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Editorial: After years of debate over public access to roads in the Meadows, compromise may be in the offing

After years of simmering tensions, Northampton officials are stepping up to address a long-running disagreement about who owns the roads in the Meadows. By launching an ambitious effort to resolve a dispute that pits farmers who operate vital enterprises in the Meadows against neighbors who want access to enjoy the natural beauty that abounds there, including a public beach inaccessible by foot, the Agricultural Commission is tackling an issue full of bad feelings.

Kudos to commissioners for being willing to address this vexing problem, to bring the discussion into the public arena where compromise is possible and, if all goes well, a solution can be found that releases pent-up frustration.

For years, these discussions have taken place informally, over coffee, at small meetings of fledgling community organizations and within the halls of city government.

The talk is nearly always based on conjecture — until now. The commission’s recent effort to better define private and public roads in the area by mapping them out and seeking feedback from landowners was an important first step in sorting out the confusion. Though the Meadows includes a total of 3,000 acres on both sides of Interstate 91 stretching from the Oxbow to the Calvin Coolidge Bridge, land east of the interstate is where most of the disputed land is.

Questions about ownership of roadways in the Meadows are complicated indeed. We believe a compromise is possible, but that won’t happen unless both sides come to the table with open minds.

It’s not reasonable to expect farmers, whose livelihoods depend on protecting valuable farmland, to tacitly agree that all of the roads are public. Farmers are right to worry about safety given the heavy equipment they operate and the importance the roads play in moving from field to field. They have legitimate worries that greater public access to the roads will mean continuation of longtime troubles such as people taking joyrides on farmland that is undeniably private, careless dog-walkers frequenting the area without stopping their pets from defecating on crops, or increased illegal dumping.

These are all forbidden activities that led farmers to work with police over the years to keep people out. It’s understandable that they would now fear what might happen should the public have unfettered access.

It’s also not reasonable to expect the public to cede its right to access lands in a beautiful part of the city to allay the fears of farmers. Just like in many other parts of the city, people have the right to go for a walk, to go bird-watching or to otherwise take a drive. Perhaps most importantly, the public should be allowed to visit Rainbow Beach, a hidden jewel that has been in the city’s hands for at least four decades but can only be legally reached by boat on the Connecticut River.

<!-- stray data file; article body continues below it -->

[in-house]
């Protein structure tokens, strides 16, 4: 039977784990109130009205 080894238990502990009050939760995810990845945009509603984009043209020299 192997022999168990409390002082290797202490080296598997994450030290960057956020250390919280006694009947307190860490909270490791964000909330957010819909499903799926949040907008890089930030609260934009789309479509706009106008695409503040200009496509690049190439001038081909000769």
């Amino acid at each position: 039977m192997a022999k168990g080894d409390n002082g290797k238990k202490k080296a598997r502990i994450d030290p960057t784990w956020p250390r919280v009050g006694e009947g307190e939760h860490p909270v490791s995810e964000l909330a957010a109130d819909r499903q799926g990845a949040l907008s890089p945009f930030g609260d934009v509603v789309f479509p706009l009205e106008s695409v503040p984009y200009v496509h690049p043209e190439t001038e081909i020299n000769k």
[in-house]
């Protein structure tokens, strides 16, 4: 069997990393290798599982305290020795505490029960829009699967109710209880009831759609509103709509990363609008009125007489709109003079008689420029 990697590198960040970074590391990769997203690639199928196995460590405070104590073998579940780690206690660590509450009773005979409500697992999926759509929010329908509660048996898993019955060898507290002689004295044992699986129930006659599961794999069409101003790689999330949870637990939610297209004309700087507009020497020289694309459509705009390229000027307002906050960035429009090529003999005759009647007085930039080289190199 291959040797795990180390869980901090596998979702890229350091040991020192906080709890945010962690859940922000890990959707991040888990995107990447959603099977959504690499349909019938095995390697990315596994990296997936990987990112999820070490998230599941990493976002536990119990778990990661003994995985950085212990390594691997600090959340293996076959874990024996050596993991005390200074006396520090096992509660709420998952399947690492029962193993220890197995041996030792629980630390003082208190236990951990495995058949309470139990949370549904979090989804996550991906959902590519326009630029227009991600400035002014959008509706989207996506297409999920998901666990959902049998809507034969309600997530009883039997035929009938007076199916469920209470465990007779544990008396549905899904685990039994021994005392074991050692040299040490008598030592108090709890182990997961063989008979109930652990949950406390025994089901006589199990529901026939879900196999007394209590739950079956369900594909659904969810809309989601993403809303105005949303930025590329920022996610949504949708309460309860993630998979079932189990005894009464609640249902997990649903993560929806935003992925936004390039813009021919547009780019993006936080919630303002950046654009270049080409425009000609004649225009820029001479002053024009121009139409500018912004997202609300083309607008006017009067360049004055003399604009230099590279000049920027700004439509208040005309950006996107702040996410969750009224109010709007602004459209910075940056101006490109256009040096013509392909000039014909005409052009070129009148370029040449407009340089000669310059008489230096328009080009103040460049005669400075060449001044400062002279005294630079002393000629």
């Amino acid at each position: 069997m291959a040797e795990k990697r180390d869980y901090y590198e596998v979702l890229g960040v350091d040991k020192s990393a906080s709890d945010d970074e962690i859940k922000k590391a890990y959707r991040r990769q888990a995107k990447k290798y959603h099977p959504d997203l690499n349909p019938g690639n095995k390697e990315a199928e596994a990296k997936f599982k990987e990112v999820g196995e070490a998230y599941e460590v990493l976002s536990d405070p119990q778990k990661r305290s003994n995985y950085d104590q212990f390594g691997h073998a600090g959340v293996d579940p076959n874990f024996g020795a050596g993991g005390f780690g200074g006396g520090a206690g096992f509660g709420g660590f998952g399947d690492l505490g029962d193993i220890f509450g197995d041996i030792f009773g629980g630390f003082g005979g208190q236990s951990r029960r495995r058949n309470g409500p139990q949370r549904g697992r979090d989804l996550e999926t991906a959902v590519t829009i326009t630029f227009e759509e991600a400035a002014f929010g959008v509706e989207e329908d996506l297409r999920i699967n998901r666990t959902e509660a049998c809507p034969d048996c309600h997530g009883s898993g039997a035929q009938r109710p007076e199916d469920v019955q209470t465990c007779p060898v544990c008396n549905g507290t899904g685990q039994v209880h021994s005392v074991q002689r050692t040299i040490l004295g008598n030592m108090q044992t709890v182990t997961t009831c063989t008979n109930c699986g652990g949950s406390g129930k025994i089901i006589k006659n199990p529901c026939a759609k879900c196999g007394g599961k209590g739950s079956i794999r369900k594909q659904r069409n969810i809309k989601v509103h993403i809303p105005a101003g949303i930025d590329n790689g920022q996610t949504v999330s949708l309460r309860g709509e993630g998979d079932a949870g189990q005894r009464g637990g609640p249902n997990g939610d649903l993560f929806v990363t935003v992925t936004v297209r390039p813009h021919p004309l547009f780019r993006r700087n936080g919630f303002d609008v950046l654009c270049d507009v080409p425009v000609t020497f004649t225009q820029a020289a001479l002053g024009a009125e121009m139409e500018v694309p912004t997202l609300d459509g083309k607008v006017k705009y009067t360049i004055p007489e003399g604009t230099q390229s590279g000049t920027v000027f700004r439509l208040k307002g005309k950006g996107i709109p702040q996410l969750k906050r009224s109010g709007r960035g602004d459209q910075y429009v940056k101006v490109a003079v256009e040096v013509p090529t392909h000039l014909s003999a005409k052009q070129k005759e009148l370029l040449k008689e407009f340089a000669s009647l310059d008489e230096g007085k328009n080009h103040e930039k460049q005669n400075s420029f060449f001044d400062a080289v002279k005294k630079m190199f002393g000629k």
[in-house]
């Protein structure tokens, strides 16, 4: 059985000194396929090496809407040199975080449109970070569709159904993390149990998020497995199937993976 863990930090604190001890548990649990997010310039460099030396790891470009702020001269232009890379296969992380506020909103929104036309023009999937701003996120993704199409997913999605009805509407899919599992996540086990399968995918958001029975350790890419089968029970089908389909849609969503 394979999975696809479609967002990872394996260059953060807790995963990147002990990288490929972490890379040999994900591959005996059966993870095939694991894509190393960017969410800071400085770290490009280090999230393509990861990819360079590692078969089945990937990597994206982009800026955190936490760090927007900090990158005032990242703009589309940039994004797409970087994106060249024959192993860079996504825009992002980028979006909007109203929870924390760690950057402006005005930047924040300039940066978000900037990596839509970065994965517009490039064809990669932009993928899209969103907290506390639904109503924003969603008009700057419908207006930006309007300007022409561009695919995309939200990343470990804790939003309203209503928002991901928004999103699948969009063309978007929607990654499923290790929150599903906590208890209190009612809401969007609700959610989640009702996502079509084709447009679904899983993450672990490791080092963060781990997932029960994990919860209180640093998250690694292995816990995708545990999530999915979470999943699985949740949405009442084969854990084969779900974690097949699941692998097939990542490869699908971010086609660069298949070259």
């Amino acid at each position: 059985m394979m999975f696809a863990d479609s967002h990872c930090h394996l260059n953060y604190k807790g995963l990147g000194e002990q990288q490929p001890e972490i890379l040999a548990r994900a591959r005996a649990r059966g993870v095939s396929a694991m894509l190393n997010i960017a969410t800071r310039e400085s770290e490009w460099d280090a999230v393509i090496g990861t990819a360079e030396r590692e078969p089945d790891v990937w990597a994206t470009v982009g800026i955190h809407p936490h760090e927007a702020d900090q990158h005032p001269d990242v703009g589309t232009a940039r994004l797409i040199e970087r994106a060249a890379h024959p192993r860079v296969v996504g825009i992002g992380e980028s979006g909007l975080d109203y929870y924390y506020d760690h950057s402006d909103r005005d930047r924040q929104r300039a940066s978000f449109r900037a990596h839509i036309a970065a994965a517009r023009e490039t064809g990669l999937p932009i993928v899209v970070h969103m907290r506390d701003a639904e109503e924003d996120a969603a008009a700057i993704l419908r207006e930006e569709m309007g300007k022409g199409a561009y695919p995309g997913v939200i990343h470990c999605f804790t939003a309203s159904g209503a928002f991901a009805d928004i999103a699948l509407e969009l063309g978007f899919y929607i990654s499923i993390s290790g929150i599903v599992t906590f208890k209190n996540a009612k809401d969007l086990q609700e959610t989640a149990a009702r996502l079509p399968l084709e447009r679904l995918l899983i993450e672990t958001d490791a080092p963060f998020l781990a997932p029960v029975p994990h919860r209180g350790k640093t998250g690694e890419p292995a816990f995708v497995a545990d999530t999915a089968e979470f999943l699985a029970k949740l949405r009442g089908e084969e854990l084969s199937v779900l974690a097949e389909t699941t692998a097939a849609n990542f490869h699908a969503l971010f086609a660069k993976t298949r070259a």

Greater access could actually work in the farmers’ favor simply because illegal activity is harder to hide with more eyes watching. Agreeing that some of the roads are public ways also may be one way farmers can negotiate help from the city in terms of road maintenance. Many of the roads in the area now are filled with potholes and otherwise in terrible shape.

This discussion may not even be on the table had it not been for an incident in the summer of 2012 when a nature walk to Rainbow Beach led to calls of trespassing, police involvement and bruised feelings.

That thwarted nature walk spurred a small group of neighbors to research the issue of road ownership. In a report submitted to the city, the neighbors suggest there are roads that have been public ways for centuries. Many of the roads in question were laid out in the 1650s before home lots were granted to settlers. As the names of some of the roads suggest, they also at one time served as an important access to a ferry that shuttled people across the river and back.

The report suggests that the continuous public use of roadways throughout the city’s history, among other points, is enough to recognize them as public ways now. Whether that view holds sway may be a matter for legal experts to hash out, and courts to decide. A land-use attorney claims the neighbors’ research does not sufficiently prove that the roads are public. Another lawyer representing farmers is also expected to weigh in on the issue.

But we wonder if there might a middle ground here that could avoid the expense and time consuming nature of a court battle.

There’s no doubt the roads in the Meadows have a complicated history, which is why bringing all the stakeholders to the table to hammer out a solution is a wise move.

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